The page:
To understand why this happens, you need to have a basic comprehension of how bullets work. Defensive handgun bullets are, in most cases, made up of a lead or lead alloy core surrounded by a copper or gilding metal jacket. Bullet engineers design these bullets to expand upon impact. This allows the bullet to make a bigger hole. But here's the catch: If the bullet impacts at too slow a velocity, it will not fully expand or it might not expand at all.
The more a bullet expands, the less it penetrates, but it makes a larger diameter hole. The ideal penetration depth for a defensive handgun bullet is a topic few agree on, but it is somewhere between 8 and 16 inches. Hopefully this penetration will be accompanied by expansion equal to between one and a half to two times the bullet's original diameter.
To illustrate how barrel length can influence terminal bullet performance, I tested six different 9 mm Luger defensive handgun loads in a full-size 9 mm—a CZ 75 with a 4.7-inch barrel—and a compact 9 mm—a Diamondback DB9 with a 3-inch barrel. Each load was fired into 10 percent ordnance gelatin at a distance of 10 feet.
A lot of self-proclaimed experts put a lot of emphasis on recovered weight, but in reality it's not that important. It's not like the bullets are made of gold and you are for sure not going to re-use them. What matters is how deep the bullet went and how big it got.
When evaluating defensive handgun ammunition, penetration and expansion are the two things that need to be considered. With regard to the ammunition tested, these numbers were similar between the long- and short-barrel handguns with one exception—Remington's 115 grain JHP load. From the 3-inch barreled DB9, this bullet only increased its frontal diameter by 0.065 of an inch. This resulted in excessive penetration; penetration almost twice as deep as when fired from the longer-barreled handgun.
One thing many assume is that faster impact velocities result in deeper penetration. This is rarely the case with expanding handgun bullets. Why? Because the faster or harder a bullet impacts, the more it will expand, and increased expansion provides more resistance to the bullet's forward momentum. With four out of six of the loads tested, the slower-moving bullet penetrated deeper, but in each of these cases, it expanded less.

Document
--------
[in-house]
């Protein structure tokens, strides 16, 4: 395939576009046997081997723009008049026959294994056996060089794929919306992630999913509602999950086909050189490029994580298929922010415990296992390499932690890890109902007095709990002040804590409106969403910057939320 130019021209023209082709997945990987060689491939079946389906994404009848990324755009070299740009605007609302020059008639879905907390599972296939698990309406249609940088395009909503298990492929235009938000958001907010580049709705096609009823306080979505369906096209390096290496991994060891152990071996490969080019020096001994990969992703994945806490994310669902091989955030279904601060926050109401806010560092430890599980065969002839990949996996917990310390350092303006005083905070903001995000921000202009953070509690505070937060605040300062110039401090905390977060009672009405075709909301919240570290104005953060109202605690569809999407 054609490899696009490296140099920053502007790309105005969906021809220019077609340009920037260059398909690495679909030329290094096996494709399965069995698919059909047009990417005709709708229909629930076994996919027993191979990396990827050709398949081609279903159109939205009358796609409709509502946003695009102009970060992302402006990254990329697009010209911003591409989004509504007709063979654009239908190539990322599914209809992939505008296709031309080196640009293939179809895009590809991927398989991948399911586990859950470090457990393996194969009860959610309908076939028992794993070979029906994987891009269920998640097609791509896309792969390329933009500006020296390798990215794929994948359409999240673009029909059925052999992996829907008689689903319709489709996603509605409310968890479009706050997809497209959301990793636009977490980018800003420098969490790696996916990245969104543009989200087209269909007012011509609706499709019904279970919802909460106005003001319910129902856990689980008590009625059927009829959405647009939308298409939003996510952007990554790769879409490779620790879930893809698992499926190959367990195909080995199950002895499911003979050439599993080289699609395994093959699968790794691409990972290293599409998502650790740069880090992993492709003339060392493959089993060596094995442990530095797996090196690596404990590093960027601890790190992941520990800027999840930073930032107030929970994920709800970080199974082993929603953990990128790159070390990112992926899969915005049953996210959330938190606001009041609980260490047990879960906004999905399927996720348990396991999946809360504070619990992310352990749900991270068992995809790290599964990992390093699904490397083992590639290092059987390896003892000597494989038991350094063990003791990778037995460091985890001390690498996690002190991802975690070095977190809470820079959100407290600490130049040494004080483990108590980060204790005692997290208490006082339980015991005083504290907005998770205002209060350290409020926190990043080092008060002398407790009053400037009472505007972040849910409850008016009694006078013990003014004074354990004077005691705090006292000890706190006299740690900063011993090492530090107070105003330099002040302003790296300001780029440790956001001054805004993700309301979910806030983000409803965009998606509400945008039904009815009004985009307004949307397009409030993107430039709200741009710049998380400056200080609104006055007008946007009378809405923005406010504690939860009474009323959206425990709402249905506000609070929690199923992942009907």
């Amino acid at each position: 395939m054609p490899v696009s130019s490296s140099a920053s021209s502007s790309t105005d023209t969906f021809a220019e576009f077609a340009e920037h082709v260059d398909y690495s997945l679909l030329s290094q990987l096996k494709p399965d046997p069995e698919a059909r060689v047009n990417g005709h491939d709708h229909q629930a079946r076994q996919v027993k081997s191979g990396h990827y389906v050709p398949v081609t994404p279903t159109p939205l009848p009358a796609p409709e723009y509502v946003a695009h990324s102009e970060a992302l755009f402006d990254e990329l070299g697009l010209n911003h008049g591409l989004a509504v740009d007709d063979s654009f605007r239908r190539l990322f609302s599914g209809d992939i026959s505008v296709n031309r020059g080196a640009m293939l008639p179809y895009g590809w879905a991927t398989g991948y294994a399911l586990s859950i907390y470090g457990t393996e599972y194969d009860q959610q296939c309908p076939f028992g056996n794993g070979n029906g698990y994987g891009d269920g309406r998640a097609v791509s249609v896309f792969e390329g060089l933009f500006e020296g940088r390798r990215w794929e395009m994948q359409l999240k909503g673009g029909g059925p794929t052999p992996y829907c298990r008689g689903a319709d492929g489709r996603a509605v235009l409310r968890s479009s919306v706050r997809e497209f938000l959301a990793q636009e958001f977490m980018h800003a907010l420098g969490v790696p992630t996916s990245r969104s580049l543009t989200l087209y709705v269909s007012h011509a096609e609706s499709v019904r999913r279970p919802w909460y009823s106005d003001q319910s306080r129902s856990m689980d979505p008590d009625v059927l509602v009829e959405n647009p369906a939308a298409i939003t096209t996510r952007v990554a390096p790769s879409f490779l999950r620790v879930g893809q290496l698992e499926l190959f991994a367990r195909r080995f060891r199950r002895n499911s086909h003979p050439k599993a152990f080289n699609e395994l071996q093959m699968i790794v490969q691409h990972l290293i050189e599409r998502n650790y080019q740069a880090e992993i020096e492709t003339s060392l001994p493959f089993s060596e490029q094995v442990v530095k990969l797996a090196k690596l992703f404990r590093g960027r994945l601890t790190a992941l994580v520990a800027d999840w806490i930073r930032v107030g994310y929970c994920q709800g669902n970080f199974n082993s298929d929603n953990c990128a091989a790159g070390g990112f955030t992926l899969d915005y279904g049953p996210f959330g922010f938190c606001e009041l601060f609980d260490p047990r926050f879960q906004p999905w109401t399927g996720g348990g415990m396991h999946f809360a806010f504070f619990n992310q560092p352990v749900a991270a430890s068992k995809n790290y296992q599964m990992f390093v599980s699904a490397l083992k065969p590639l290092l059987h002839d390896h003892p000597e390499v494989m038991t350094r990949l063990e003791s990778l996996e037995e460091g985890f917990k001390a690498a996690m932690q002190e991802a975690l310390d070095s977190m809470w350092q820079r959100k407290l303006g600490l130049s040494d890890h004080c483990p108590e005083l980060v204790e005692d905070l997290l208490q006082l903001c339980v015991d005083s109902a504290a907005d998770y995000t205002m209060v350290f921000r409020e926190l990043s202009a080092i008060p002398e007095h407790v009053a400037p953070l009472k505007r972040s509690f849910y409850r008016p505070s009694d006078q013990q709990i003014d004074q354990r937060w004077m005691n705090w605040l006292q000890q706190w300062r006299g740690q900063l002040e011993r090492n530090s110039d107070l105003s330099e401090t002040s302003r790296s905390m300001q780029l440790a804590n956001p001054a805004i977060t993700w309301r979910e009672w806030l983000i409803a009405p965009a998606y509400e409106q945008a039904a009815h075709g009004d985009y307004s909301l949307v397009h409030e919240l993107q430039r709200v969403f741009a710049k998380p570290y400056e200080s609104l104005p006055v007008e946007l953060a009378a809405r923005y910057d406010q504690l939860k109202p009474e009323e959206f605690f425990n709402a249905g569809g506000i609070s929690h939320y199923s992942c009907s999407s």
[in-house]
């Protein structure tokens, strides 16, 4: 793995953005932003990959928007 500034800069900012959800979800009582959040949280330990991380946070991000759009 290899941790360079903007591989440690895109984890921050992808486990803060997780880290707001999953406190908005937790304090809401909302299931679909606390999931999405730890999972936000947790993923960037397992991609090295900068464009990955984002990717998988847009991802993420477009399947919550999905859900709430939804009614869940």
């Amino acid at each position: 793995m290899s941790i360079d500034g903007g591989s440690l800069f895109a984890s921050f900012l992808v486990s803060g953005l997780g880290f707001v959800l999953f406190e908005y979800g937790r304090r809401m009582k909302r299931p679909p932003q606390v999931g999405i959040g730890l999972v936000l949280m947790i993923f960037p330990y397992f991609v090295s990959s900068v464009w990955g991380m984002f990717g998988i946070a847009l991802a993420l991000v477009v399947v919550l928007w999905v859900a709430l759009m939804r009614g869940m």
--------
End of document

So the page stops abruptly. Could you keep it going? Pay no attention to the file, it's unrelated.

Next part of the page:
One exception was the previously mentioned Remington load where the bullet from the shorter barrel almost failed to expand at all. The other exception was the Federal 115-grain JHP load. With the Federal load, expansion was identical between the long- and short-barrel handguns. This is desirable but rare. With the frontal diameter being the same, the one with the highest velocity—the bullet fired from the longer barreled handgun—penetrated the deepest.
So how should all this information impact your selection process when it comes to defensive handgun loads for your compact 9 mm? With regard to the ammunition tested, every load met the minimum 8-inch penetration threshold. Only one—the Remington 115 JHP—exceeded the 16 inch maximum. Why is too much penetration an issue? Two reasons: You don't want to shoot through the bad guy and hit an innocent bystander, and in case you must shoot in defense of your life indoors, you don't want to shoot through one or more walls and potentially hit a good guy.
From the short-barreled handgun, the Remington 115 JHP load also failed to meet the minimum, one and a half times expansion threshold. Hornady's Critical Defense load showed good and consistent penetration but was lacking in expansion, too. In fact, four of the six loads tested from the short-barreled handgun failed to meet the expansion criteria. The 124 grain Winchester PDX1 load expanded to 1.49 inches from the short barrel so we’ll give it a pass. Who knows, my calipers or eyes could be off a hundredth of an inch.
That leaves us with three loads to choose from: Federal's 115 grain JHP and their 105 grain EFMJ loads or Winchester's 124 grain PDX1+P load. Personally, I would lean toward the load that showed the most expansion. I say this for several reasons. A bigger hole means more tissue damage and shot-to-shot velocity can vary as much as 50 fps. Deduct another 50 fps from the impact velocity and expansion will suffer even more. Also, if your target is at a longer range, impact velocity will be lower too.
Without conducting tests like these on your own, it's almost impossible to make an informed decision. Granted, 10 percent ordnance gelatin is a pain in the wallet and your backside to work with, but you can shoot into water jugs, a water tank or saturated newspaper in order to conduct expansion testing on your own. Short of that, you can opt for +P loads because they shoot faster and the added velocity can help with expansion. The problem with most +P loads is that they also increase recoil and these super compact 9 mm handguns can be a handful to shoot as is.
My suggestion is pretty simple: Just select either of the two Federal loads, practice with your handgun and get on with life. Find a chronograph and check the velocity of either of these loads through your compact 9 mm. If it is equal to or exceeds the velocity shown for these loads in the chart, terminal bullet performance will be near identical as well.